I’m not sure what he means by “collapsing,” but giving insurance companies even more control over the health care marketplace is not going to reduce costs or improve care. That goes against the bottom line.
In West Virginia, there is only one provider, Blue Cross-Blue Shield/Highmark. That happens to be called a monopoly. We do need competition, but repealing the ACA will not accomplish that.
I remember the struggle to get the ACA passed and the numerous attempts at repeal from the beginning. One of the problems the Republicans cited was the lack of free-market competition of the program. But we had the opportunity to add that. It was called the “public option.”
Obama pressed for the public option precisely because it would create competition in the health care marketplace, but our senators sided with the insurance lobby who promised they would play nice. Now, some of those same folks who wouldn’t budge on the public option are squawking about the lack of “free market competition.” Imagine that.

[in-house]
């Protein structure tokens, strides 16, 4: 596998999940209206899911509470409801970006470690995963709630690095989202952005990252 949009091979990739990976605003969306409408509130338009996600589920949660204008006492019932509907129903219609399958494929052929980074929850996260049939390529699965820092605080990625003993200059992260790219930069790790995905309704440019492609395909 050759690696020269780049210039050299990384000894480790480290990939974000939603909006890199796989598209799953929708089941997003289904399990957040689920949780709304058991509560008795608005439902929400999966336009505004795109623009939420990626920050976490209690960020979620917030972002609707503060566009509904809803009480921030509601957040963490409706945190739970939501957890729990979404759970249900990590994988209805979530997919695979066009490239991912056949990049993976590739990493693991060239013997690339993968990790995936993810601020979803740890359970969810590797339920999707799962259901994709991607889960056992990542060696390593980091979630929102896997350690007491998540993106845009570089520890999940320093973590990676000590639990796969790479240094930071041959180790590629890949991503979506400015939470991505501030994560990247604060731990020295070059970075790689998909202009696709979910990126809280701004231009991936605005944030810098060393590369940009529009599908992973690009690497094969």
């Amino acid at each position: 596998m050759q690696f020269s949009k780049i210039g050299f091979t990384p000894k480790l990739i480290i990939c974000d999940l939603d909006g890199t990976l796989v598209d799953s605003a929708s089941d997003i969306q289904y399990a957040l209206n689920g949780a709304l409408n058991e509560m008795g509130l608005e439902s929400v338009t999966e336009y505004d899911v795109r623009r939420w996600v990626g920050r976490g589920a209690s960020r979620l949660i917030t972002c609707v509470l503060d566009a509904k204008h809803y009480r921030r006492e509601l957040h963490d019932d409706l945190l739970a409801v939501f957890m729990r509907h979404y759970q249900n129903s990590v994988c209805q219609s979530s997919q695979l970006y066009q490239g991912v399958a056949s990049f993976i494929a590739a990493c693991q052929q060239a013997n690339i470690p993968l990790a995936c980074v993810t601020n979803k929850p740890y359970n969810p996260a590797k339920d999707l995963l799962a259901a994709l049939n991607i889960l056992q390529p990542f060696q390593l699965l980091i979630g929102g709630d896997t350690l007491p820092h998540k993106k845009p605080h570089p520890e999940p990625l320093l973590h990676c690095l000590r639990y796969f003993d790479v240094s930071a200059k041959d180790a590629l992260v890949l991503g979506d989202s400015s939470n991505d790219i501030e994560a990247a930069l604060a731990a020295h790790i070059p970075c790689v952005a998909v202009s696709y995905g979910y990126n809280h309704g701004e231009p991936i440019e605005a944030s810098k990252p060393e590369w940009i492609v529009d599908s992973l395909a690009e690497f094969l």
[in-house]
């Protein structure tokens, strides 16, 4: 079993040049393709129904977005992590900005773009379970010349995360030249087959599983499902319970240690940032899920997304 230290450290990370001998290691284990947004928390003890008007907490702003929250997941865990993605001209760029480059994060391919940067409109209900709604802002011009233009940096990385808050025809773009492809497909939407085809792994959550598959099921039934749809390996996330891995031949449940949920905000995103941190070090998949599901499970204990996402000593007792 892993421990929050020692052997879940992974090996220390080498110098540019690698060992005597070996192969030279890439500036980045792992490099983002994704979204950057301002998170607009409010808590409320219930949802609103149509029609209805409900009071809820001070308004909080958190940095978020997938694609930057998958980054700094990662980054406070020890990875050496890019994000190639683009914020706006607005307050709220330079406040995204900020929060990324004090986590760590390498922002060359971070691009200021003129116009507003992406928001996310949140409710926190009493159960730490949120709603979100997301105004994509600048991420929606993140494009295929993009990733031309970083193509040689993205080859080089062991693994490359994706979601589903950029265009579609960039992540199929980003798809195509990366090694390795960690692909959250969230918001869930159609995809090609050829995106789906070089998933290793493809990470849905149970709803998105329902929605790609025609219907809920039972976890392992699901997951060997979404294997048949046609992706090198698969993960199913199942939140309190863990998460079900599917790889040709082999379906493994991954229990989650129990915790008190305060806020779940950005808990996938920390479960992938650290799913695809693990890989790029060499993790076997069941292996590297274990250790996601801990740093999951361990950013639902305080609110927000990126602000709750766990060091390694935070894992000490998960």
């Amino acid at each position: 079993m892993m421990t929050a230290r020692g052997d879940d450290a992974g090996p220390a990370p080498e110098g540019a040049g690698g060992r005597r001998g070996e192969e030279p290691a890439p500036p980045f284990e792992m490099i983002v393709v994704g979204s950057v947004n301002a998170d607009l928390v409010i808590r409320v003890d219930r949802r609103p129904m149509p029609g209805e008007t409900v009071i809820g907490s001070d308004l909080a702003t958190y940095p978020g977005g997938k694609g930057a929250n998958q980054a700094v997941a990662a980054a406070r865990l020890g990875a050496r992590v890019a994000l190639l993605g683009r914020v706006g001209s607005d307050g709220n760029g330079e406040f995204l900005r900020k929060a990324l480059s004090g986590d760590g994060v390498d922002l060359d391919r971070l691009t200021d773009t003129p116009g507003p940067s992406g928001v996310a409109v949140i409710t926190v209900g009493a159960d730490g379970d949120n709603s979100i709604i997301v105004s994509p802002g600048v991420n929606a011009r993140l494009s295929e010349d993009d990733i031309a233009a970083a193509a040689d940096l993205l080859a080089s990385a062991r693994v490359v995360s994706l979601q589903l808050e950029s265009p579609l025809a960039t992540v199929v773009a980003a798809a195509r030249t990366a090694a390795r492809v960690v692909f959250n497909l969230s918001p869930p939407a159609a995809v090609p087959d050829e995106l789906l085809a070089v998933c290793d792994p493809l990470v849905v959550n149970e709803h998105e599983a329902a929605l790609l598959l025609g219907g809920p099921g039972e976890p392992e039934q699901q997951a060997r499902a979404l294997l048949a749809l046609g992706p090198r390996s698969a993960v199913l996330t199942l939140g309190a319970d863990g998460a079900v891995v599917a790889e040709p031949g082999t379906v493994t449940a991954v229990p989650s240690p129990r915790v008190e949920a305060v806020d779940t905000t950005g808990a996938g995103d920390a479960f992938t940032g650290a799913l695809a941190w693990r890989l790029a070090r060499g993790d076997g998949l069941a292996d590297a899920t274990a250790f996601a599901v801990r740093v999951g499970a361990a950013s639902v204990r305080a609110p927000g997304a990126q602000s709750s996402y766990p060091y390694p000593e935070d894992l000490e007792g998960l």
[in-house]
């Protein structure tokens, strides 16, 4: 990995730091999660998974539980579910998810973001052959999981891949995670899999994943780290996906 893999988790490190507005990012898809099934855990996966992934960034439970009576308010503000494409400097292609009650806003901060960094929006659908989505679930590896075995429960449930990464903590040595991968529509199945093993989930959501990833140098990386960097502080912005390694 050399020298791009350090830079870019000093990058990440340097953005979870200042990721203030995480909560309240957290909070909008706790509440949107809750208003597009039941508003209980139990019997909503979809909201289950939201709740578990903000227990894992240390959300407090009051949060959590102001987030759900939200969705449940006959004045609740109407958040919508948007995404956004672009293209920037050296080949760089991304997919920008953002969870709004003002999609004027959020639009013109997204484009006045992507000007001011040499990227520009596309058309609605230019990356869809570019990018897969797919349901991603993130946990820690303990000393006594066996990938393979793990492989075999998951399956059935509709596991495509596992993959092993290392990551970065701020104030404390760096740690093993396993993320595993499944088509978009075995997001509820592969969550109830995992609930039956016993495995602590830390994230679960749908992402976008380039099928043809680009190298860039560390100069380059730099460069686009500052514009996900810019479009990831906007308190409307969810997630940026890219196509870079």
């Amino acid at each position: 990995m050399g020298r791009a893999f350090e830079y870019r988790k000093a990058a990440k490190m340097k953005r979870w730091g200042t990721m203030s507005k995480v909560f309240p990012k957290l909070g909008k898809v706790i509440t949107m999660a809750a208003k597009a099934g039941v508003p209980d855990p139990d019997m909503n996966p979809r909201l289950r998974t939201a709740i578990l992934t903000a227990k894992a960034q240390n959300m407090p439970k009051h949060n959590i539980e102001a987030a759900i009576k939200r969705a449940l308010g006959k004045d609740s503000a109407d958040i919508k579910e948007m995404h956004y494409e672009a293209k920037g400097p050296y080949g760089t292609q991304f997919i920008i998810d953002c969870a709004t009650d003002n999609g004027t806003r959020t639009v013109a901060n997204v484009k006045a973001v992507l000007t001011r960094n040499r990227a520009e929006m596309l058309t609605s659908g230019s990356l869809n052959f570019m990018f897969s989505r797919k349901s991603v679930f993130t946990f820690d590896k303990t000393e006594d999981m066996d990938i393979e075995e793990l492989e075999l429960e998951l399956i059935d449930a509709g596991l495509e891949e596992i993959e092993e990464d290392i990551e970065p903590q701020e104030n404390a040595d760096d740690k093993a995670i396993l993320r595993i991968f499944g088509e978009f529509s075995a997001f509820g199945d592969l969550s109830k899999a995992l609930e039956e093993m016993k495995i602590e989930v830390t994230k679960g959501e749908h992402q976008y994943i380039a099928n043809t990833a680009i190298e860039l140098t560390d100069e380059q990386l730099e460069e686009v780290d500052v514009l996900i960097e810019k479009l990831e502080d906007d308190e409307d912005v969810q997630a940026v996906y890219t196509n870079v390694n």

There were public and senate hearings on the ACA, with expert testimony, and public debate continued for a long time. This new bill, a direct repeal effort, is being spearheaded by Republicans and worked over behind closed doors. Called “reconciliation,” the procedural process would avoid a filibuster by limiting debate to 20 hours.
But under general rules, legislation permits unlimited debate and amendments. Senate Republicans could thus give the public only one day to unpack their health care bill. That runs against the principles of our democracy.
The public is supposed to know about and participate in decisions that affect us. To be thoughtful about it, we need enough time to consider it. Time is something seldom spent on legislation anymore, it seems.